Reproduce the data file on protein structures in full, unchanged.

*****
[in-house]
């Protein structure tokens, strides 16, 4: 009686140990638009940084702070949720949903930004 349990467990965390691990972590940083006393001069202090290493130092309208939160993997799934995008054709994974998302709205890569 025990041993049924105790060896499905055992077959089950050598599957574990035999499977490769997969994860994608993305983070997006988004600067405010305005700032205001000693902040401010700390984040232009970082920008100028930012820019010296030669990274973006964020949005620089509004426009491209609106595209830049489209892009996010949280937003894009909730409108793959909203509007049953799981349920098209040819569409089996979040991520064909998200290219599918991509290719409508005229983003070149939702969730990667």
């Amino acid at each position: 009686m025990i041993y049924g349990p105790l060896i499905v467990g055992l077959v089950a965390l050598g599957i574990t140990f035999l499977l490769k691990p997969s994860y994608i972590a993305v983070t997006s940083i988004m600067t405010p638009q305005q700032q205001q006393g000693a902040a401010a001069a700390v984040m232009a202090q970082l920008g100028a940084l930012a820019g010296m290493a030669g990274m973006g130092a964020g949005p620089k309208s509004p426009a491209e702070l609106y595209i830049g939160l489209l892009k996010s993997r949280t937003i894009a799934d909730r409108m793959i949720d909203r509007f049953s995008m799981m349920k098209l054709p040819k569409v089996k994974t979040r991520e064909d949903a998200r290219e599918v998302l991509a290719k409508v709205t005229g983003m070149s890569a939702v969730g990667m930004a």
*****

[in-house]
């Protein structure tokens, strides 16, 4: 009686140990638009940084702070949720949903930004 349990467990965390691990972590940083006393001069202090290493130092309208939160993997799934995008054709994974998302709205890569 025990041993049924105790060896499905055992077959089950050598599957574990035999499977490769997969994860994608993305983070997006988004600067405010305005700032205001000693902040401010700390984040232009970082920008100028930012820019010296030669990274973006964020949005620089509004426009491209609106595209830049489209892009996010949280937003894009909730409108793959909203509007049953799981349920098209040819569409089996979040991520064909998200290219599918991509290719409508005229983003070149939702969730990667």
């Amino acid at each position: 009686m025990i041993y049924g349990p105790l060896i499905v467990g055992l077959v089950a965390l050598g599957i574990t140990f035999l499977l490769k691990p997969s994860y994608i972590a993305v983070t997006s940083i988004m600067t405010p638009q305005q700032q205001q006393g000693a902040a401010a001069a700390v984040m232009a202090q970082l920008g100028a940084l930012a820019g010296m290493a030669g990274m973006g130092a964020g949005p620089k309208s509004p426009a491209e702070l609106y595209i830049g939160l489209l892009k996010s993997r949280t937003i894009a799934d909730r409108m793959i949720d909203r509007f049953s995008m799981m349920k098209l054709p040819k569409v089996k994974t979040r991520e064909d949903a998200r290219e599918v998302l991509a290719k409508v709205t005229g983003m070149s890569a939702v969730g990667m930004a």